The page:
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Putting Together the Customer Loyalty Puzzle

Loyalty, defined by Dictionary.com, is a faithful adherence to someone or a cause. When talking about customers, the ultimate act of loyalty is a renewal. Measuring loyalty as it happens is easy. The challenge, however, is predicting which customers will remain loyal to your business.

Predicting loyalty can be tricky because there is not one single metric that tells the whole story. Furthermore, your loyalty indicators may be somewhat individual based on your specific business needs. Many customer experience professionals believe Net Promoter Score (NPS), Customer Effort Score (CES), and Customer Satisfaction (CSAT) are among the best measures we have. To piece together the loyalty puzzle, look at these metrics together, but also consider individual customer feedback. Doing so will give you a more balanced view of the important renewal indicators.

Customer loyalty

Net Promoter Score measures the likelihood of customers recommending you to family or friends on a scale of 1-10. Promoters answer 9-10, passives respond with 7-8, and detractors answer 0-6. NPS is meant to help businesses understand how customers feel about your company and the overall product or service you provide. It's a general vote of "I like doing business with you and would recommend your product or service to people that I know and like." This is a question often asked of decision makers, and it is an easy question to ask and answer but a bit more involved to calculate. Unlike CES and CSAT, NPS is not tied to a specific transaction and can be built into your product at critical points throughout the customer lifecycle. Alternatively, you could survey your customers 1-2 times each year, perhaps ahead of their renewal. Although the score may not always yield actionable feedback, it will give insight into how customers feel about your company. For more about NPS, read The Ultimate Question 2.0.

Customer Effort Score is gaining popularity as a customer success metric. In fact, The Effortless Experience should be required reading. The book focuses on how to create an easy, low-effort customer experience. To measure this, companies ask "On a scale of 1 to 5, with 5 being the highest effort, what was the total effort that was required by you to resolve your issue?"  You will obtain actionable feedback with this metric, allowing you to identify problem areas and design a better experience for your customers. CES is transactional and is often assessed following a support interaction, meaning that input from an end-user may not accurately reflect your customer's overall relationship with your business.

Customer Satisfaction Surveys have their merits, but can be overused. Like CES, CSAT surveys are often sent to end users after an implementation or support interaction, so they also may not accurately represent the status of the relationship. Although these surveys are customizable and can be lengthy, you can keep them simple by asking the customer whether they were satisfied with the interaction and offer a "Yes" and "No" answer choice with the option to add comments. An alternative is to use an emoji survey with a tool like Morphii to help capture accurate customer data in a visually appealing way. Customers are bombarded with surveys from your company and many others, so they tend to respond only when they are extremely satisfied or extremely dissatisfied. This results in a segment of customers that may be under-represented in your CSAT data. CSAT itself is not a great loyalty indicator because, while a low CSAT score can lead to attrition, a high CSAT score does not necessarily mean you will have loyal customers.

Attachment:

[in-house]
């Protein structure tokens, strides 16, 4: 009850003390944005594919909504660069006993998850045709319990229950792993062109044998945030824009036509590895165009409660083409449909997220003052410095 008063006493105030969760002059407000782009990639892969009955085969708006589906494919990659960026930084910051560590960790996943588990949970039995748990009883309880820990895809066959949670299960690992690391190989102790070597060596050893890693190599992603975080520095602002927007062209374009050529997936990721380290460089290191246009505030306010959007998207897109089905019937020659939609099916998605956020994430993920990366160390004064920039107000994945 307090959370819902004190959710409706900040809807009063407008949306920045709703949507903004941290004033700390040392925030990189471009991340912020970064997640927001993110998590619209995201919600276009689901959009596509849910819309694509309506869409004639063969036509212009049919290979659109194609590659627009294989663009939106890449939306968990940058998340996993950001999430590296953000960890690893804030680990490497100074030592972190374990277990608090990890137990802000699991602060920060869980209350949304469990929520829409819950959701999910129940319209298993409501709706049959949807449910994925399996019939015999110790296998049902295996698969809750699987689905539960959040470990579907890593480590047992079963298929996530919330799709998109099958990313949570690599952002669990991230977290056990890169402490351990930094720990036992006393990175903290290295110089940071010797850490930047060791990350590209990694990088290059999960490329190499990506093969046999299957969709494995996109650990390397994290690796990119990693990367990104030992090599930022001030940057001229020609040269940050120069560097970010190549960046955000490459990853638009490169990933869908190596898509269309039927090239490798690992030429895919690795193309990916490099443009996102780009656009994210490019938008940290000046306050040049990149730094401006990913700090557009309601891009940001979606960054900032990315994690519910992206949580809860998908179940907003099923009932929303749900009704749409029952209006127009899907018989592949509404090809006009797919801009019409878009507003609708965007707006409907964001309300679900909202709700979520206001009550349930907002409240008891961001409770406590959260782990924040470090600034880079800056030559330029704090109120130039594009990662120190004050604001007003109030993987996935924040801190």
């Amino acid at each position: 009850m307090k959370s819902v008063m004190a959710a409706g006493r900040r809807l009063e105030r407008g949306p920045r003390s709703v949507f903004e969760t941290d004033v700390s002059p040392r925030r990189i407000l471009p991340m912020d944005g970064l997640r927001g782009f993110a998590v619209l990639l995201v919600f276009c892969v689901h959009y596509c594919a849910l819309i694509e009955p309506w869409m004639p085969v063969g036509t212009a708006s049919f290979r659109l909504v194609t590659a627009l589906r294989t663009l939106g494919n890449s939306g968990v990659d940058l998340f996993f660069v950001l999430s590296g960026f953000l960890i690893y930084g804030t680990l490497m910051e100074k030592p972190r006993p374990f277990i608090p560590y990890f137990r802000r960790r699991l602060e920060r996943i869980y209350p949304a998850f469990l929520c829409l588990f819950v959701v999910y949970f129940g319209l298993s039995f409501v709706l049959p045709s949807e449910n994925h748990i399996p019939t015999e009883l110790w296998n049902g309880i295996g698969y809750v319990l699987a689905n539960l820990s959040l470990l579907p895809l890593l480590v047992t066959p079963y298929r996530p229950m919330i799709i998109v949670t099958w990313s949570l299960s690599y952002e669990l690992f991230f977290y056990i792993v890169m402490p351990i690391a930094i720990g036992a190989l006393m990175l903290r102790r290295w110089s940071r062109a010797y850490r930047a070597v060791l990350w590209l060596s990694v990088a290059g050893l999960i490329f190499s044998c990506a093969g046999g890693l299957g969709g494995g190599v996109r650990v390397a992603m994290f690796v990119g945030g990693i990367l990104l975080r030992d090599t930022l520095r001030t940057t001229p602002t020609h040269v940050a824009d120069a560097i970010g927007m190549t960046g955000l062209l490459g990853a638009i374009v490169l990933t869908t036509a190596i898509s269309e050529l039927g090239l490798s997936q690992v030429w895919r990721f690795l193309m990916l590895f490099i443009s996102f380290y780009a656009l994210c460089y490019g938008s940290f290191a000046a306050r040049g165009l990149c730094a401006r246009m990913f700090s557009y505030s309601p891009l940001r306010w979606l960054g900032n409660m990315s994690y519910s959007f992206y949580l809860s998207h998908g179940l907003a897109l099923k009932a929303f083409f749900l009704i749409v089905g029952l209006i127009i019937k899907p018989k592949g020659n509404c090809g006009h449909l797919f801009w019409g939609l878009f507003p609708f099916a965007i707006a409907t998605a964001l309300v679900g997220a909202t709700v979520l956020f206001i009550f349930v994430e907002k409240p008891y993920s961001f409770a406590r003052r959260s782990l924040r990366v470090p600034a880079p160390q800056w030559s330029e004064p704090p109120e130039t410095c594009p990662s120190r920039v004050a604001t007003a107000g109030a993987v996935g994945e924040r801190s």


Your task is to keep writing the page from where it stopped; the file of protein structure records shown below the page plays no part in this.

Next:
While NPS, CES, and CSAT are good overall metrics, consider looking at individual customer metrics, such as the Customer Health Score (CHS). CHS is an extrapolation of many metrics you are probably already tracking, including product utilization data, number of support issues, input from quarterly business reviews, and advocacy, among other things. To develop a meaningful score, include the loyalty indicators specific to your business. CHS can be manual to calculate and tends to be subjective and therefore may not be entirely accurate.

Another piece of the loyalty puzzle is figuring out who will make the renewal decision. Your end users may love using your product and rate you highly on the transactional surveys like CES and CSAT, but decision makers could think otherwise. As you determine who, how, and when to survey customers, think strategically about how the survey fits into the overall customer experience. Chief Customer Officer 2.0 has some great tips about this.

Don't just survey customers - talk to them! You want to hear from customers at all levels of their organization. The survey data alone is not enough. Your most valuable insight and the best indicator of loyalty comes from your discussions with them. It is beneficial to ask the decision maker if there is a risk of your product being replaced within the next 12 months. Additionally, be sure to listen to the feedback your customer is giving in all channels, from support tickets to QBRs and social media. Look and listen for characteristics of loyal customers including advocacy, product adoption, and resolved support issues. These data points could be inputs to your customer's health score.

Until the puzzle comes to us pre-assembled so we can see the entire picture with one magical metric, it is important to put the pieces together to better view the whole picture. Continue looking at high-level metrics such as CES, CSAT, and NPS, along with CHS and individual customer feedback to become skilled at predicting customer loyalty.